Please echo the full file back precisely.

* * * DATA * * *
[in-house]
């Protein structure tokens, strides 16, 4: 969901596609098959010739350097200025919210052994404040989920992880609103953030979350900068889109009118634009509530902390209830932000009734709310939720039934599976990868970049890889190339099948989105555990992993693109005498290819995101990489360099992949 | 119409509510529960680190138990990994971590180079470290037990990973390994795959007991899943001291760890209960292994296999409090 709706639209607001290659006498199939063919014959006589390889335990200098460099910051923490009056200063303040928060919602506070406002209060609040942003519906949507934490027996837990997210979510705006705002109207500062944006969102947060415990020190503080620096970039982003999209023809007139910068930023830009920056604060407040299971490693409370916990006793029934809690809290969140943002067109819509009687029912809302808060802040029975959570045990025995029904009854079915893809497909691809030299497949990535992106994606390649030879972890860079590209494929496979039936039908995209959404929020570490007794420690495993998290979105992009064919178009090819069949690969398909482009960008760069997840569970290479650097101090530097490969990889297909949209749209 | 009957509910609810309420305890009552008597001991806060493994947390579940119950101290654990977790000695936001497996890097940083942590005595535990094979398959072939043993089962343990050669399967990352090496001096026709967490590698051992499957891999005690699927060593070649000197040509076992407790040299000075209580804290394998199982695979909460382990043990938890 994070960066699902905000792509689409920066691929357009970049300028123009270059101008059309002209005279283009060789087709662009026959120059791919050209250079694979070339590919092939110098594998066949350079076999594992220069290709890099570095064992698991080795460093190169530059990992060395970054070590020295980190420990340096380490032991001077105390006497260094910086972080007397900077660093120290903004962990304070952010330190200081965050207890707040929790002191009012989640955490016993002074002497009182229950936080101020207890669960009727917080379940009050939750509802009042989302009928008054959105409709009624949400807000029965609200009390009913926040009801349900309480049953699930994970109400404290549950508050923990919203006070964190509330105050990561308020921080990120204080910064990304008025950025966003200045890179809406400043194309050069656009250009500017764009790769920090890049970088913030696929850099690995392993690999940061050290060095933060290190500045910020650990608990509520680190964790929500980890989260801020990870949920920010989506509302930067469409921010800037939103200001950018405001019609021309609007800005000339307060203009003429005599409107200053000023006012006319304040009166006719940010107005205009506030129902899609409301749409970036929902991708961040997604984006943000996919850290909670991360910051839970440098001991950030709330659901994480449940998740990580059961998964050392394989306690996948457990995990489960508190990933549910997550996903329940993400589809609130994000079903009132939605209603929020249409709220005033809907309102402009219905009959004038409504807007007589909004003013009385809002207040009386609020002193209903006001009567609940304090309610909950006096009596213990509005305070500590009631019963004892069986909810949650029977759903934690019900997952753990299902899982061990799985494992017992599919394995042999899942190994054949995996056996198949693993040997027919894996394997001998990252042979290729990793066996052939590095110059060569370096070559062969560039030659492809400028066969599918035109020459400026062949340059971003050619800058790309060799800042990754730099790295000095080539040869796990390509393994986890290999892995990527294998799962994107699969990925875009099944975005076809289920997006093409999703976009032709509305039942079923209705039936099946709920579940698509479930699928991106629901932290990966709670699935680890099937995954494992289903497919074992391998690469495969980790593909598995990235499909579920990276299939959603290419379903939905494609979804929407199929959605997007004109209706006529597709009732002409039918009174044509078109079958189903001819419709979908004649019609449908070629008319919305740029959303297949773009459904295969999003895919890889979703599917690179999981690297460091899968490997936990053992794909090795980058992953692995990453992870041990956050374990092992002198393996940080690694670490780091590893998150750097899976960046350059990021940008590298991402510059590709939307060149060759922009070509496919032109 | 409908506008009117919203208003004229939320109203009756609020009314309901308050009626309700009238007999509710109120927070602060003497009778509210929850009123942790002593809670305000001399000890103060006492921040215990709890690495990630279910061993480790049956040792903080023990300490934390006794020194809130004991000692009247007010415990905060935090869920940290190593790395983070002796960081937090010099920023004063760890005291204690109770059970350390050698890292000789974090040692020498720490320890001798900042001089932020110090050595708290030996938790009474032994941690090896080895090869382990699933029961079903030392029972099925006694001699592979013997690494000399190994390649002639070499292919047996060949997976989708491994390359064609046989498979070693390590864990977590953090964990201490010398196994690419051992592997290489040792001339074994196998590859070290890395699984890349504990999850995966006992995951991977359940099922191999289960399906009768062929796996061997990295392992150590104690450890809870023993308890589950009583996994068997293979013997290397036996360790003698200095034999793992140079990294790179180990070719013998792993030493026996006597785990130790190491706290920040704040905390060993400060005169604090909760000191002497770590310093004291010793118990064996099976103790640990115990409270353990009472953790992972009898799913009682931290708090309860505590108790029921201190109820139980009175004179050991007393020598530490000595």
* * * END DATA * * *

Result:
[in-house]
């Protein structure tokens, strides 16, 4: 969901596609098959010739350097200025919210052994404040989920992880609103953030979350900068889109009118634009509530902390209830932000009734709310939720039934599976990868970049890889190339099948989105555990992993693109005498290819995101990489360099992949 | 119409509510529960680190138990990994971590180079470290037990990973390994795959007991899943001291760890209960292994296999409090 709706639209607001290659006498199939063919014959006589390889335990200098460099910051923490009056200063303040928060919602506070406002209060609040942003519906949507934490027996837990997210979510705006705002109207500062944006969102947060415990020190503080620096970039982003999209023809007139910068930023830009920056604060407040299971490693409370916990006793029934809690809290969140943002067109819509009687029912809302808060802040029975959570045990025995029904009854079915893809497909691809030299497949990535992106994606390649030879972890860079590209494929496979039936039908995209959404929020570490007794420690495993998290979105992009064919178009090819069949690969398909482009960008760069997840569970290479650097101090530097490969990889297909949209749209 | 009957509910609810309420305890009552008597001991806060493994947390579940119950101290654990977790000695936001497996890097940083942590005595535990094979398959072939043993089962343990050669399967990352090496001096026709967490590698051992499957891999005690699927060593070649000197040509076992407790040299000075209580804290394998199982695979909460382990043990938890 994070960066699902905000792509689409920066691929357009970049300028123009270059101008059309002209005279283009060789087709662009026959120059791919050209250079694979070339590919092939110098594998066949350079076999594992220069290709890099570095064992698991080795460093190169530059990992060395970054070590020295980190420990340096380490032991001077105390006497260094910086972080007397900077660093120290903004962990304070952010330190200081965050207890707040929790002191009012989640955490016993002074002497009182229950936080101020207890669960009727917080379940009050939750509802009042989302009928008054959105409709009624949400807000029965609200009390009913926040009801349900309480049953699930994970109400404290549950508050923990919203006070964190509330105050990561308020921080990120204080910064990304008025950025966003200045890179809406400043194309050069656009250009500017764009790769920090890049970088913030696929850099690995392993690999940061050290060095933060290190500045910020650990608990509520680190964790929500980890989260801020990870949920920010989506509302930067469409921010800037939103200001950018405001019609021309609007800005000339307060203009003429005599409107200053000023006012006319304040009166006719940010107005205009506030129902899609409301749409970036929902991708961040997604984006943000996919850290909670991360910051839970440098001991950030709330659901994480449940998740990580059961998964050392394989306690996948457990995990489960508190990933549910997550996903329940993400589809609130994000079903009132939605209603929020249409709220005033809907309102402009219905009959004038409504807007007589909004003013009385809002207040009386609020002193209903006001009567609940304090309610909950006096009596213990509005305070500590009631019963004892069986909810949650029977759903934690019900997952753990299902899982061990799985494992017992599919394995042999899942190994054949995996056996198949693993040997027919894996394997001998990252042979290729990793066996052939590095110059060569370096070559062969560039030659492809400028066969599918035109020459400026062949340059971003050619800058790309060799800042990754730099790295000095080539040869796990390509393994986890290999892995990527294998799962994107699969990925875009099944975005076809289920997006093409999703976009032709509305039942079923209705039936099946709920579940698509479930699928991106629901932290990966709670699935680890099937995954494992289903497919074992391998690469495969980790593909598995990235499909579920990276299939959603290419379903939905494609979804929407199929959605997007004109209706006529597709009732002409039918009174044509078109079958189903001819419709979908004649019609449908070629008319919305740029959303297949773009459904295969999003895919890889979703599917690179999981690297460091899968490997936990053992794909090795980058992953692995990453992870041990956050374990092992002198393996940080690694670490780091590893998150750097899976960046350059990021940008590298991402510059590709939307060149060759922009070509496919032109 | 409908506008009117919203208003004229939320109203009756609020009314309901308050009626309700009238007999509710109120927070602060003497009778509210929850009123942790002593809670305000001399000890103060006492921040215990709890690495990630279910061993480790049956040792903080023990300490934390006794020194809130004991000692009247007010415990905060935090869920940290190593790395983070002796960081937090010099920023004063760890005291204690109770059970350390050698890292000789974090040692020498720490320890001798900042001089932020110090050595708290030996938790009474032994941690090896080895090869382990699933029961079903030392029972099925006694001699592979013997690494000399190994390649002639070499292919047996060949997976989708491994390359064609046989498979070693390590864990977590953090964990201490010398196994690419051992592997290489040792001339074994196998590859070290890395699984890349504990999850995966006992995951991977359940099922191999289960399906009768062929796996061997990295392992150590104690450890809870023993308890589950009583996994068997293979013997290397036996360790003698200095034999793992140079990294790179180990070719013998792993030493026996006597785990130790190491706290920040704040905390060993400060005169604090909760000191002497770590310093004291010793118990064996099976103790640990115990409270353990009472953790992972009898799913009682931290708090309860505590108790029921201190109820139980009175004179050991007393020598530490000595």